Lack of 'dough' leads to bread crisis in Venezuela
AT A popular Caracas bakery, customers can buy Spanish olive oil, Italian tomato sauce and even American chocolates.
But bread? Forget it.
Cardboard signs on the door with the warning "No bread" have become increasingly common at Venezuelan bakeries.
The country gets 96 per cent of its foreign currency from oil exports, and as crude prices have plunged, so have imports - among them wheat.
The leftist government of President Nicolas Maduro has tightly controlled access to hard currency and this has affected imports.
Now, it is seriously affecting imports of wheat, which Venezuela does not grow.
Add to this the soaring inflation rate - 181 per cent last year, the world's highest - and you see why customers are mainly interested in buying basic food items such as bread.
The few bakeries that can still get hold of a 50kg sack of flour to make bread limit their sales to just two canillas - thin half-baguettes - per person three times a day.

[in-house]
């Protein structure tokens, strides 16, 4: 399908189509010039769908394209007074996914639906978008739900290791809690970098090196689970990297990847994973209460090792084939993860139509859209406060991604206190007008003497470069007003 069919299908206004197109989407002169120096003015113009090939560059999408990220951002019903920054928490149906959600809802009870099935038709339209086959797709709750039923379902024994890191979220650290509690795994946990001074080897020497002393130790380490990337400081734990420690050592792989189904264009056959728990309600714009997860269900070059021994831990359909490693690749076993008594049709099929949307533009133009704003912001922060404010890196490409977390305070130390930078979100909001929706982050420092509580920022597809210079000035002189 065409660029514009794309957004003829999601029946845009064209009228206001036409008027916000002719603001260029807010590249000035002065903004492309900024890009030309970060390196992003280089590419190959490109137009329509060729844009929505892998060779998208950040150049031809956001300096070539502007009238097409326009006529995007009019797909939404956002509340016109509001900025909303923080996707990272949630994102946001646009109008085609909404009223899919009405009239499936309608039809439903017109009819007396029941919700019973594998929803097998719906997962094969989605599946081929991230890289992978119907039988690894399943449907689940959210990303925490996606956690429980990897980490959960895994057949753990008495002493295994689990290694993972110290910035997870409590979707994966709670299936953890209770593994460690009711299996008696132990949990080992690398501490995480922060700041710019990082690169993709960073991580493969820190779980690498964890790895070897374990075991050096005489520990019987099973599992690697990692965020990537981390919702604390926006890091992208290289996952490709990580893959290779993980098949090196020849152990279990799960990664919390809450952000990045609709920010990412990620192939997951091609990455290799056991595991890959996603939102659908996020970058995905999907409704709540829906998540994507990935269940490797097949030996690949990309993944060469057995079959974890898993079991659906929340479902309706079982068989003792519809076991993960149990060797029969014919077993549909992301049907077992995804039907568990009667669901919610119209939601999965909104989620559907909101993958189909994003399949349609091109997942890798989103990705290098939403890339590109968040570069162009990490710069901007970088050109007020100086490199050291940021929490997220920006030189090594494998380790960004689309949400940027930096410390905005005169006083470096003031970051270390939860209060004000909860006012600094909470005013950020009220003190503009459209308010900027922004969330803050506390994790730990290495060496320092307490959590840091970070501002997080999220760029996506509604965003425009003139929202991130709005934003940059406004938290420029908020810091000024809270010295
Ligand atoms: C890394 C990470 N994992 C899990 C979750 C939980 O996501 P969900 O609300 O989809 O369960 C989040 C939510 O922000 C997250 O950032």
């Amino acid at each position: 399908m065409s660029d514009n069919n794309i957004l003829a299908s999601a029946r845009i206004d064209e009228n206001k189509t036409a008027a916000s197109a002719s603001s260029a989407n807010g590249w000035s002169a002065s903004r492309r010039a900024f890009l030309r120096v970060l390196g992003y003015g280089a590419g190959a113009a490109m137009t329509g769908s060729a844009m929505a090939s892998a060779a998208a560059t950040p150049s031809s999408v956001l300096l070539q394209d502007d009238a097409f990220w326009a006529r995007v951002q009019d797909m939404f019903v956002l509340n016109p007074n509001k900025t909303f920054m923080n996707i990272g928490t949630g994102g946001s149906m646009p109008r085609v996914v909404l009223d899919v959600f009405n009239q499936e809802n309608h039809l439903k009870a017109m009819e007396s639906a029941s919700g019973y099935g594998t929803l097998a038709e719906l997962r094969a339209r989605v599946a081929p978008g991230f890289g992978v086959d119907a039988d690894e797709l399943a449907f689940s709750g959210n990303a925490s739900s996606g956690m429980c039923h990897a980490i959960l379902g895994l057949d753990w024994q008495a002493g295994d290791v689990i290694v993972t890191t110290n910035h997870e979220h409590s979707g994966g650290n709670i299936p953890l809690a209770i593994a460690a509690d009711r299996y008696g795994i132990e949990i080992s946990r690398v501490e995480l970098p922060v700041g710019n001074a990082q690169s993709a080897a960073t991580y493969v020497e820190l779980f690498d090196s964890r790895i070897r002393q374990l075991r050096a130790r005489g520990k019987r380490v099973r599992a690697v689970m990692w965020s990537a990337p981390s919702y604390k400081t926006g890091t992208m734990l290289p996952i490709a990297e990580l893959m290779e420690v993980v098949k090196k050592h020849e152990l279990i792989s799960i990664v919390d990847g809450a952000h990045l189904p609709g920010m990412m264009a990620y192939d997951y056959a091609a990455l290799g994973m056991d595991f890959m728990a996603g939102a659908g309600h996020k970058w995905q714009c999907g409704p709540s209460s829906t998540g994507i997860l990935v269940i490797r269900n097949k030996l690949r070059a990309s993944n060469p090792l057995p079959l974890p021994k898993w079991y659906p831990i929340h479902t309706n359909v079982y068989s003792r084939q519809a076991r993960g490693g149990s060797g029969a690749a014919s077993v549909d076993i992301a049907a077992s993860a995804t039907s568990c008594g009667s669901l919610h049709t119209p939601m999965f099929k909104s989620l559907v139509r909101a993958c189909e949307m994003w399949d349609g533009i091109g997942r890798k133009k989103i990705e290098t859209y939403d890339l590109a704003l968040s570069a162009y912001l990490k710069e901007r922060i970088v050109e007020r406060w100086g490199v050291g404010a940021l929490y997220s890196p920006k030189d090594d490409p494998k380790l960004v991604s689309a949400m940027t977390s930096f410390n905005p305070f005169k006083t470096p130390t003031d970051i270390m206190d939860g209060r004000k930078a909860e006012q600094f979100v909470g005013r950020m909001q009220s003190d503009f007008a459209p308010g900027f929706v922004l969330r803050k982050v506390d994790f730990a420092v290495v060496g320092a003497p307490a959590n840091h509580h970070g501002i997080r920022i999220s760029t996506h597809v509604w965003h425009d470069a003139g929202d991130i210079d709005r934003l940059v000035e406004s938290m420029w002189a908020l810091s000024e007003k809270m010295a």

Customers line up for bread in the morning, at noon and in the evening.
"Our ovens are off," baker Freddy Vilet said. His store has crackers, sausages and ham for sale but no bread.
Rosa Perez, who manages a bakery in the Chacao district, said her store is working at about 30 percent capacity.
Venezuela appears to have reached a critical point in its flour shortage.
"We are truly worried about the wheat mills being paralysed," Federation of Flour Workers chief Juan Crespo said.
Five of Venezuela's 12 wheat mills, which employ some 12,000 people, have closed, he noted.
An industrialist who requested anonymity said there is currently "only enough wheat for the next 12 days".
The government recently announced 170,000 tonnes of wheat would arrive in March, enough to cover demand for one month and guarantee inventory for another 30 days.
After visiting four bakeries in a quest to buy two canillas, an angry 71-year-old Francesco Angelastro declared that buying bread has become an "ordeal". In Catia, west of Caracas, the 4F bakery - a reference to the late ex-president Hugo Chavez's Feb 4, 1992 attempted coup - sells state-subsidised bread.
But customers complain that the prices have just gone up and are closer to prices found in privately-run bakeries.
For Luis Rondon, 86, who has been in a bread line for two hours in his quest to buy two loaves of rustic bread, the culprits are the rich businessmen.
He blames the nation's president for the scarcity, rising prices and "not setting the businessmen straight".